This Morning Outside
by Diane Porter
October 3, 2010
In a grand finale to the season of warbler migration, flocks of yellow-rumped warblers fill the trees. In perpetual motion, they harvest wild grapes and other small fruits to fuel their migration.
This bird is beautiful in fall, but it's more impressive in spring, when it has black breast patches and a dramatic facial pattern. The challenge to the beginning watcher of warblers is to recognize this muted beauty as the same bird as the colorful, singing spring male yellow-rump.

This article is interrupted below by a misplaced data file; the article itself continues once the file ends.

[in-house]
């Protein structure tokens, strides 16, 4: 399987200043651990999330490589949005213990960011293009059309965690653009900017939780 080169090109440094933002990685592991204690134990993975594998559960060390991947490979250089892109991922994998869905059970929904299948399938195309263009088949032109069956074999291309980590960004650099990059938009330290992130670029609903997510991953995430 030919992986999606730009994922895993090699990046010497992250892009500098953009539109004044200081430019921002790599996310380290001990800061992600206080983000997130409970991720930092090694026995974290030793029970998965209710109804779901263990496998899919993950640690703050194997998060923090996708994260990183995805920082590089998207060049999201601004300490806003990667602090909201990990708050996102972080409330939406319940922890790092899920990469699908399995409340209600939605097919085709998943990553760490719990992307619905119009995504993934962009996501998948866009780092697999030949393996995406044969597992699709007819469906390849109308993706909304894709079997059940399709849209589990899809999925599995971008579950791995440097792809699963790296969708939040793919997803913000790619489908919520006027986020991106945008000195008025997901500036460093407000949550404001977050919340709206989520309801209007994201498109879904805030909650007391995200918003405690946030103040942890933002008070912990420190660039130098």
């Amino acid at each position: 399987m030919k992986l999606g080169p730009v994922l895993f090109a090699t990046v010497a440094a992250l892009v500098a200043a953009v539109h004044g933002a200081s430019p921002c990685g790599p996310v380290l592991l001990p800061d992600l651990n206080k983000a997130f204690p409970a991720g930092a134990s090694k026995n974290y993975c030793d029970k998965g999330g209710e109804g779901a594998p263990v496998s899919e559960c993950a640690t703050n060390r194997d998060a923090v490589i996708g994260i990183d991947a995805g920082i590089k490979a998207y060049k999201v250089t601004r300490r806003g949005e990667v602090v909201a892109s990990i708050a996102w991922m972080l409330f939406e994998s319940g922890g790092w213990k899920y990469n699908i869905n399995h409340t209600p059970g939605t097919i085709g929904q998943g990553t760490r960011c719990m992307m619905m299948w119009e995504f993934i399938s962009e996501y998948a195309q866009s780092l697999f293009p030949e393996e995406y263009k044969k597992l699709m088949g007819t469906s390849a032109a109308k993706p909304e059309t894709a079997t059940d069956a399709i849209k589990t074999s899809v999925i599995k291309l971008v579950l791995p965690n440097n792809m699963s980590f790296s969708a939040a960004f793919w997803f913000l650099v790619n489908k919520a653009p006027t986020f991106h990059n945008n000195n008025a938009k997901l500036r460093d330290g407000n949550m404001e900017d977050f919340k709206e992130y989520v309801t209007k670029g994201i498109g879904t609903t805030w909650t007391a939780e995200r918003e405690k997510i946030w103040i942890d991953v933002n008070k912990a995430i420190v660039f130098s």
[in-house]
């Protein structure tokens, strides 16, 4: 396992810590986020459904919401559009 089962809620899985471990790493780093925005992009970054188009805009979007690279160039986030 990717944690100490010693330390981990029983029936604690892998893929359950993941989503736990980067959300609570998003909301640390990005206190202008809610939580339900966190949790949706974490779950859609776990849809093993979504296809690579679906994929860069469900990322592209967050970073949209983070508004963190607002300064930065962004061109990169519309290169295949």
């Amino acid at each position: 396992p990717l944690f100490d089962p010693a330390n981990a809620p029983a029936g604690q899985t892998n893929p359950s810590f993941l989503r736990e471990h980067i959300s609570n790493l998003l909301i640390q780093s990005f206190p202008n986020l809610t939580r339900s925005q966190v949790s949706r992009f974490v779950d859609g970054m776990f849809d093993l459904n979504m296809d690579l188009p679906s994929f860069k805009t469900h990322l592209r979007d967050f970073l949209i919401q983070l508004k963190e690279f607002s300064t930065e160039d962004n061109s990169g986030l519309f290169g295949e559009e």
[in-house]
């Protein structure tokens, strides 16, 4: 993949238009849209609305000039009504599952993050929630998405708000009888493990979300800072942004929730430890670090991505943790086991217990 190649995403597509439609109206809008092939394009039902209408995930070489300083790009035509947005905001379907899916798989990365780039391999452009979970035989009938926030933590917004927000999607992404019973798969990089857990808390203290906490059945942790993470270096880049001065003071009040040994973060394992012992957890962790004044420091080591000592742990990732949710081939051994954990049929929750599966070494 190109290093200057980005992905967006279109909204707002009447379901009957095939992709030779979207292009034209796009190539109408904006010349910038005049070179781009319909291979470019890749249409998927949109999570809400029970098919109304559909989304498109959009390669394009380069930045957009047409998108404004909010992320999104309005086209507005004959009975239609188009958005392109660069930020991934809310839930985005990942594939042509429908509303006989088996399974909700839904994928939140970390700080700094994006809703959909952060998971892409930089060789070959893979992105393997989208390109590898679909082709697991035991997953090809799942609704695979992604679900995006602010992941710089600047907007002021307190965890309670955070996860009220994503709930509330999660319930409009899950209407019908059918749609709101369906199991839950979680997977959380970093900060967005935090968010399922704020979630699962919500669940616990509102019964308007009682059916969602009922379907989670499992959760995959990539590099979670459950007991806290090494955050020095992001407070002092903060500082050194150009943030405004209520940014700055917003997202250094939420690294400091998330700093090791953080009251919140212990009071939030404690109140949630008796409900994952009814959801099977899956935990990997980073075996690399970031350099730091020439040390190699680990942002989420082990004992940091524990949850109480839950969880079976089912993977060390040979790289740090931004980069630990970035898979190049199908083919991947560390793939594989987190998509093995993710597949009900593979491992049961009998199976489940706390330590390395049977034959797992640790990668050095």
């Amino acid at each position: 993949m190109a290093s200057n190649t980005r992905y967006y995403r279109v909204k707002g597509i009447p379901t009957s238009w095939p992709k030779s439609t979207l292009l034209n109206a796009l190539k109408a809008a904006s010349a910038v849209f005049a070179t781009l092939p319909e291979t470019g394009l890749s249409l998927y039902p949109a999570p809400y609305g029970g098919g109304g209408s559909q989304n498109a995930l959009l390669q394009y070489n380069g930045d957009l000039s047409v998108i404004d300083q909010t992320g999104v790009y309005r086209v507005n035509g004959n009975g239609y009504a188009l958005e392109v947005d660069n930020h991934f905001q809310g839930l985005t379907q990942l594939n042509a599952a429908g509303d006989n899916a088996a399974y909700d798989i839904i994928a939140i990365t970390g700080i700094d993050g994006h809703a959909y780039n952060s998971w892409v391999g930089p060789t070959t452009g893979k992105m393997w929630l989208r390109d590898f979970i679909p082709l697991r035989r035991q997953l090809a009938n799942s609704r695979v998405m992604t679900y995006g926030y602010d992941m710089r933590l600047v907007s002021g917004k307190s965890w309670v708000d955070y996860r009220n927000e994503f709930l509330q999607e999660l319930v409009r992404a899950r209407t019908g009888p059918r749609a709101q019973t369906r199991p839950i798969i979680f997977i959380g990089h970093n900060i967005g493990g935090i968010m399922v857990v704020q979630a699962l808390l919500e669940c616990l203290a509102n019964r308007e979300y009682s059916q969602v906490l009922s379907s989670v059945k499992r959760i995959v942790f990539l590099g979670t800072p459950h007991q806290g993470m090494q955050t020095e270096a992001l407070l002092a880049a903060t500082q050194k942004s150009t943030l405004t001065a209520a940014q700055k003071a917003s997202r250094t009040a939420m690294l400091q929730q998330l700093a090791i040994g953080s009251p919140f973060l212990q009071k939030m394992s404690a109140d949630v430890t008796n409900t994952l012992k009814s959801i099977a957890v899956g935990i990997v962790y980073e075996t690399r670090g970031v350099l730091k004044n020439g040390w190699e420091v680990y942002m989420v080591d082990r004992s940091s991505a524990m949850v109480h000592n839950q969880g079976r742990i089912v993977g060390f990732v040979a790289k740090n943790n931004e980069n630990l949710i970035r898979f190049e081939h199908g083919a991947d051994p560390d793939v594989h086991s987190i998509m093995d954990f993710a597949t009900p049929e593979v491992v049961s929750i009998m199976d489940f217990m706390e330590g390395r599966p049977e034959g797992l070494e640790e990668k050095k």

Of course, the trick with all warblers is to look for them when they are where you are! You can't see any warblers at all when there's snow on the ground.
One reason that yellow-rumped warblers are still around after most other warblers are gone is that yellow-rumps are adaptable enough to eat grapes and other small fruits. Most warblers depend more completely on insects, which tend to disappear in cold weather. Here a yellow-rump plucks grapes high in a tree.
If you still have warblers, enjoy them now!